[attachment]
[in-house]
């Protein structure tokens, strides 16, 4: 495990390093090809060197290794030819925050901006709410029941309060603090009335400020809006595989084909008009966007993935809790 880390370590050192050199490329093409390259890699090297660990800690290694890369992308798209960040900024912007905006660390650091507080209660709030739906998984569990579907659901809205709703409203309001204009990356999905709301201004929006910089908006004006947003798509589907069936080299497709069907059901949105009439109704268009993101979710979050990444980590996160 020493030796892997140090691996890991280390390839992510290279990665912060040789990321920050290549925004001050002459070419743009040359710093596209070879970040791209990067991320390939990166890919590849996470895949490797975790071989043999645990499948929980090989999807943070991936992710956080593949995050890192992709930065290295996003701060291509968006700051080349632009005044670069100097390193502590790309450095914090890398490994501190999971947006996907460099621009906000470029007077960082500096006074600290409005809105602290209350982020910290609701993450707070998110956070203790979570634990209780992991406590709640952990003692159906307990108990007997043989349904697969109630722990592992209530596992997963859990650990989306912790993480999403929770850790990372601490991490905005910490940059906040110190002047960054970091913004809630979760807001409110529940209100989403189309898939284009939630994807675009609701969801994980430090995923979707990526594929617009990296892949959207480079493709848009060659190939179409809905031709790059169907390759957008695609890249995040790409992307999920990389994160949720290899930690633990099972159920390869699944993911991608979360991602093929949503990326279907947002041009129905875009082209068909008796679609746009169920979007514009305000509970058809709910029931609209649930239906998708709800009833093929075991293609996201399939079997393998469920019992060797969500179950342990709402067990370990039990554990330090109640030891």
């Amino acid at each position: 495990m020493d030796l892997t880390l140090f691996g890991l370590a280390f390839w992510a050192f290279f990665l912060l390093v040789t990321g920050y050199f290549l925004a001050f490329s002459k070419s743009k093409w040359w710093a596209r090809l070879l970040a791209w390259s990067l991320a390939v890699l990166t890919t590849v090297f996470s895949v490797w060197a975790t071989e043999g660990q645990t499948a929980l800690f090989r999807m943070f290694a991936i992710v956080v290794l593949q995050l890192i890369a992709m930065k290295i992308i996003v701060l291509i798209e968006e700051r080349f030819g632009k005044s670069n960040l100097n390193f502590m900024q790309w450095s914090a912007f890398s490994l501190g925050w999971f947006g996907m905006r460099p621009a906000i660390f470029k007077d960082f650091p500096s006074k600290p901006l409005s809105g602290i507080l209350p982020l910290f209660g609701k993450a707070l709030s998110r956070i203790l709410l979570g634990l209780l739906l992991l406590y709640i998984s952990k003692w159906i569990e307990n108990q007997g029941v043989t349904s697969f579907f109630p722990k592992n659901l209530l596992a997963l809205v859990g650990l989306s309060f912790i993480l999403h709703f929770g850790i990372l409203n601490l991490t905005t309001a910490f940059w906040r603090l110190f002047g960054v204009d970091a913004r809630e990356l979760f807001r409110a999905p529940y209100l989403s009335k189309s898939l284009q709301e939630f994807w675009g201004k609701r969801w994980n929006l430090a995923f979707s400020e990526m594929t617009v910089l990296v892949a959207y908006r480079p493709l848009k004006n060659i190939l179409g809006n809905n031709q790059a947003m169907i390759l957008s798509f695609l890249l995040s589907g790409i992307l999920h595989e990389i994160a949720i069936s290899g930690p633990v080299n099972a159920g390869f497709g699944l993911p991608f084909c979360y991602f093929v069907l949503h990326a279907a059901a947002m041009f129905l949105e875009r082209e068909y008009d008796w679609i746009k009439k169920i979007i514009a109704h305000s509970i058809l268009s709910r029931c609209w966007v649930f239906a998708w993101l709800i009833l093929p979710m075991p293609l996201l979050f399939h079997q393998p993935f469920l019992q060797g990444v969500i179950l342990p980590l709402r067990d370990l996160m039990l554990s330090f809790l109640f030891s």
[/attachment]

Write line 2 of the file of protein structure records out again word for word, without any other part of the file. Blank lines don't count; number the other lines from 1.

């Protein structure tokens, strides 16, 4: 495990390093090809060197290794030819925050901006709410029941309060603090009335400020809006595989084909008009966007993935809790 880390370590050192050199490329093409390259890699090297660990800690290694890369992308798209960040900024912007905006660390650091507080209660709030739906998984569990579907659901809205709703409203309001204009990356999905709301201004929006910089908006004006947003798509589907069936080299497709069907059901949105009439109704268009993101979710979050990444980590996160 020493030796892997140090691996890991280390390839992510290279990665912060040789990321920050290549925004001050002459070419743009040359710093596209070879970040791209990067991320390939990166890919590849996470895949490797975790071989043999645990499948929980090989999807943070991936992710956080593949995050890192992709930065290295996003701060291509968006700051080349632009005044670069100097390193502590790309450095914090890398490994501190999971947006996907460099621009906000470029007077960082500096006074600290409005809105602290209350982020910290609701993450707070998110956070203790979570634990209780992991406590709640952990003692159906307990108990007997043989349904697969109630722990592992209530596992997963859990650990989306912790993480999403929770850790990372601490991490905005910490940059906040110190002047960054970091913004809630979760807001409110529940209100989403189309898939284009939630994807675009609701969801994980430090995923979707990526594929617009990296892949959207480079493709848009060659190939179409809905031709790059169907390759957008695609890249995040790409992307999920990389994160949720290899930690633990099972159920390869699944993911991608979360991602093929949503990326279907947002041009129905875009082209068909008796679609746009169920979007514009305000509970058809709910029931609209649930239906998708709800009833093929075991293609996201399939079997393998469920019992060797969500179950342990709402067990370990039990554990330090109640030891």